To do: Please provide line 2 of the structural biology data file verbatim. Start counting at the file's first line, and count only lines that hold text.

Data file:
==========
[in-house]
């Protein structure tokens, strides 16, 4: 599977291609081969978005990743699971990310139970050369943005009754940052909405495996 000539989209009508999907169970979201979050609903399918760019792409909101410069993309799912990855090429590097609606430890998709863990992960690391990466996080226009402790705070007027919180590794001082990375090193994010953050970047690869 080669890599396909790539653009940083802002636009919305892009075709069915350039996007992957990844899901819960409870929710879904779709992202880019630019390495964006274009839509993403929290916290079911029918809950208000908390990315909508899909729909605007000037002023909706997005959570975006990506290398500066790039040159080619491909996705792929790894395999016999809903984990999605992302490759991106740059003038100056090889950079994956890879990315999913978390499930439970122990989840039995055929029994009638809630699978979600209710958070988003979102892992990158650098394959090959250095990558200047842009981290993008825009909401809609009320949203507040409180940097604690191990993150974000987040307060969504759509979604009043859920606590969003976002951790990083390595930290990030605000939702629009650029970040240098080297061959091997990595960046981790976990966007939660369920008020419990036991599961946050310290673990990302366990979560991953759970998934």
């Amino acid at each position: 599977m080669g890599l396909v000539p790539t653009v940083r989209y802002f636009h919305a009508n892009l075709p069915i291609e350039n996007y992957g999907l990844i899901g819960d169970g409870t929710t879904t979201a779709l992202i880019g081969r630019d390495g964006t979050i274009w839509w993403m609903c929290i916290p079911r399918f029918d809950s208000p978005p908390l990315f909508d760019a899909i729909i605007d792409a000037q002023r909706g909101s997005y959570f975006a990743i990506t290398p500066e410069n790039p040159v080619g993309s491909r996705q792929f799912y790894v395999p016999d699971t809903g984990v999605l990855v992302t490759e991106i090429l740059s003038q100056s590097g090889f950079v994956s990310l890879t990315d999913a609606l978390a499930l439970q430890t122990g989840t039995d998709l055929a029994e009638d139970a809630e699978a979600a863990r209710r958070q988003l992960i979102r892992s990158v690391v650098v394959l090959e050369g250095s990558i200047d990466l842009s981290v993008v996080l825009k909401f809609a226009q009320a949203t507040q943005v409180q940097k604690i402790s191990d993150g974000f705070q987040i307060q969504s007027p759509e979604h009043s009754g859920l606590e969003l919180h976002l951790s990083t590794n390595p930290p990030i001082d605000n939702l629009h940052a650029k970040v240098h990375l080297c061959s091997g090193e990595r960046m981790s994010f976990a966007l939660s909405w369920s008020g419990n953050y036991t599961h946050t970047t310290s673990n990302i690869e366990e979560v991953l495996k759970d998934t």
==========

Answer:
């Protein structure tokens, strides 16, 4: 599977291609081969978005990743699971990310139970050369943005009754940052909405495996 000539989209009508999907169970979201979050609903399918760019792409909101410069993309799912990855090429590097609606430890998709863990992960690391990466996080226009402790705070007027919180590794001082990375090193994010953050970047690869 080669890599396909790539653009940083802002636009919305892009075709069915350039996007992957990844899901819960409870929710879904779709992202880019630019390495964006274009839509993403929290916290079911029918809950208000908390990315909508899909729909605007000037002023909706997005959570975006990506290398500066790039040159080619491909996705792929790894395999016999809903984990999605992302490759991106740059003038100056090889950079994956890879990315999913978390499930439970122990989840039995055929029994009638809630699978979600209710958070988003979102892992990158650098394959090959250095990558200047842009981290993008825009909401809609009320949203507040409180940097604690191990993150974000987040307060969504759509979604009043859920606590969003976002951790990083390595930290990030605000939702629009650029970040240098080297061959091997990595960046981790976990966007939660369920008020419990036991599961946050310290673990990302366990979560991953759970998934």